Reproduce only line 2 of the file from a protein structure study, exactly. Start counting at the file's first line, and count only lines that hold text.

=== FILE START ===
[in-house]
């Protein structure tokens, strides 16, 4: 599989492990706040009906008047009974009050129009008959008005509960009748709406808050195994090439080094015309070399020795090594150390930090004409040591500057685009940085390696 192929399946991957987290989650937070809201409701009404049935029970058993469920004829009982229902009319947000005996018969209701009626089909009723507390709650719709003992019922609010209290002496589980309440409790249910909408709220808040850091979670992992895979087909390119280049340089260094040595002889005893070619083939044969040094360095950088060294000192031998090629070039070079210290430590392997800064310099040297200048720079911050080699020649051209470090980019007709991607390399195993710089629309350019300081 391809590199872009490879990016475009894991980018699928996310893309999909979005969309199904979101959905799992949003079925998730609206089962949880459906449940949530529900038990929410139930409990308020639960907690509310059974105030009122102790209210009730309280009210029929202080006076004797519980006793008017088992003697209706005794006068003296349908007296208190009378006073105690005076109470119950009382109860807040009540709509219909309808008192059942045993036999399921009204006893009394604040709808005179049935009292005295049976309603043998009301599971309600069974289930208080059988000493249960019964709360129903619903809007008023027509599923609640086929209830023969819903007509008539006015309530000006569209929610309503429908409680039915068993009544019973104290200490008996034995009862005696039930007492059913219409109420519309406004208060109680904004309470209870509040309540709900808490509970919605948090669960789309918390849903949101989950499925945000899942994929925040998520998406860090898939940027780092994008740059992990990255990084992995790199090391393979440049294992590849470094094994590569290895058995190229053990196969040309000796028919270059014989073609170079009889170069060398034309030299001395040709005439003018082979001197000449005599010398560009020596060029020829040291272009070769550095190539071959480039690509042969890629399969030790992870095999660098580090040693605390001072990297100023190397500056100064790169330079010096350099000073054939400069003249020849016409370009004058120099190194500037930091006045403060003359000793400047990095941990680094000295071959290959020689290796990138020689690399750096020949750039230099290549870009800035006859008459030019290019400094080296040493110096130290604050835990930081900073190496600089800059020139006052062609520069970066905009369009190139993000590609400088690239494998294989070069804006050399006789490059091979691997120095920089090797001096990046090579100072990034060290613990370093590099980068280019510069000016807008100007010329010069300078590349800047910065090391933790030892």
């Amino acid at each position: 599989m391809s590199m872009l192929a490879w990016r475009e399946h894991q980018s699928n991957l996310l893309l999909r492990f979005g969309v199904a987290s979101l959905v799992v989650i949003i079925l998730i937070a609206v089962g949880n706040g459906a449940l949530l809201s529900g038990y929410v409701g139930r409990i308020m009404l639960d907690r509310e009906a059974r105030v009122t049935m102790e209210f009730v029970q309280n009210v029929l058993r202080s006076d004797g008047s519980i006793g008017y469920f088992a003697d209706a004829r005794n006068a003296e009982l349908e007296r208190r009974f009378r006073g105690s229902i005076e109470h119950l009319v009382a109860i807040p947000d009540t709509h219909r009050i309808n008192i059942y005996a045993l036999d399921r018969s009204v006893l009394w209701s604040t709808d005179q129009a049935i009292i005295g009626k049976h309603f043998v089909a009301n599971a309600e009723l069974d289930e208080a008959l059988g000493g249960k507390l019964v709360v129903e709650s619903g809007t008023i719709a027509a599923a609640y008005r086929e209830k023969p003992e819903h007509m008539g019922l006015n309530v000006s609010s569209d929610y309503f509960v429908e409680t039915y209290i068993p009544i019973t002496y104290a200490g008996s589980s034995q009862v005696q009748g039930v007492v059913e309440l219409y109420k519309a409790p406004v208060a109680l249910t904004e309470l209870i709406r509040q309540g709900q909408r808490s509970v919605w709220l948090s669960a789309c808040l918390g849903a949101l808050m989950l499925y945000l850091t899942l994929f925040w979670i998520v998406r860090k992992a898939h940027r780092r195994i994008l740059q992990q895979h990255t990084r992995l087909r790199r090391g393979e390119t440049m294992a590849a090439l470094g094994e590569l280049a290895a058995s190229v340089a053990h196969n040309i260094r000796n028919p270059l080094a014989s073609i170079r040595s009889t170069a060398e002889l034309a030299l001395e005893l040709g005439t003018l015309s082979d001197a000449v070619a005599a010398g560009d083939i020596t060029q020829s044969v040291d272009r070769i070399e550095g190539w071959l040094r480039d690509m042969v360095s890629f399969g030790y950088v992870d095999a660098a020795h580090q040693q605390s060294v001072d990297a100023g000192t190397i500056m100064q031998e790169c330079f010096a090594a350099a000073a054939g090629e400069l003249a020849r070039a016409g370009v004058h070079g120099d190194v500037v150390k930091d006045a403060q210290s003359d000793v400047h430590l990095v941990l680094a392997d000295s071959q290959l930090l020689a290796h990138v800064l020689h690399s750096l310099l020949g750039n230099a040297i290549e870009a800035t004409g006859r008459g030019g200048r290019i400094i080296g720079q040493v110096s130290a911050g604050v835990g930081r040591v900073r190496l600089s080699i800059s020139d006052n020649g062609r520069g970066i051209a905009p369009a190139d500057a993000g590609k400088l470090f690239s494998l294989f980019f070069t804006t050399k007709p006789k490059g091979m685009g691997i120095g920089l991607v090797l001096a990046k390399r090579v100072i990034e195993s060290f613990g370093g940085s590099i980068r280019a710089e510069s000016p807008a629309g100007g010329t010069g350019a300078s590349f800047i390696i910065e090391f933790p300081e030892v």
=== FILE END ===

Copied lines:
């Protein structure tokens, strides 16, 4: 599989492990706040009906008047009974009050129009008959008005509960009748709406808050195994090439080094015309070399020795090594150390930090004409040591500057685009940085390696 192929399946991957987290989650937070809201409701009404049935029970058993469920004829009982229902009319947000005996018969209701009626089909009723507390709650719709003992019922609010209290002496589980309440409790249910909408709220808040850091979670992992895979087909390119280049340089260094040595002889005893070619083939044969040094360095950088060294000192031998090629070039070079210290430590392997800064310099040297200048720079911050080699020649051209470090980019007709991607390399195993710089629309350019300081 391809590199872009490879990016475009894991980018699928996310893309999909979005969309199904979101959905799992949003079925998730609206089962949880459906449940949530529900038990929410139930409990308020639960907690509310059974105030009122102790209210009730309280009210029929202080006076004797519980006793008017088992003697209706005794006068003296349908007296208190009378006073105690005076109470119950009382109860807040009540709509219909309808008192059942045993036999399921009204006893009394604040709808005179049935009292005295049976309603043998009301599971309600069974289930208080059988000493249960019964709360129903619903809007008023027509599923609640086929209830023969819903007509008539006015309530000006569209929610309503429908409680039915068993009544019973104290200490008996034995009862005696039930007492059913219409109420519309406004208060109680904004309470209870509040309540709900808490509970919605948090669960789309918390849903949101989950499925945000899942994929925040998520998406860090898939940027780092994008740059992990990255990084992995790199090391393979440049294992590849470094094994590569290895058995190229053990196969040309000796028919270059014989073609170079009889170069060398034309030299001395040709005439003018082979001197000449005599010398560009020596060029020829040291272009070769550095190539071959480039690509042969890629399969030790992870095999660098580090040693605390001072990297100023190397500056100064790169330079010096350099000073054939400069003249020849016409370009004058120099190194500037930091006045403060003359000793400047990095941990680094000295071959290959020689290796990138020689690399750096020949750039230099290549870009800035006859008459030019290019400094080296040493110096130290604050835990930081900073190496600089800059020139006052062609520069970066905009369009190139993000590609400088690239494998294989070069804006050399006789490059091979691997120095920089090797001096990046090579100072990034060290613990370093590099980068280019510069000016807008100007010329010069300078590349800047910065090391933790030892």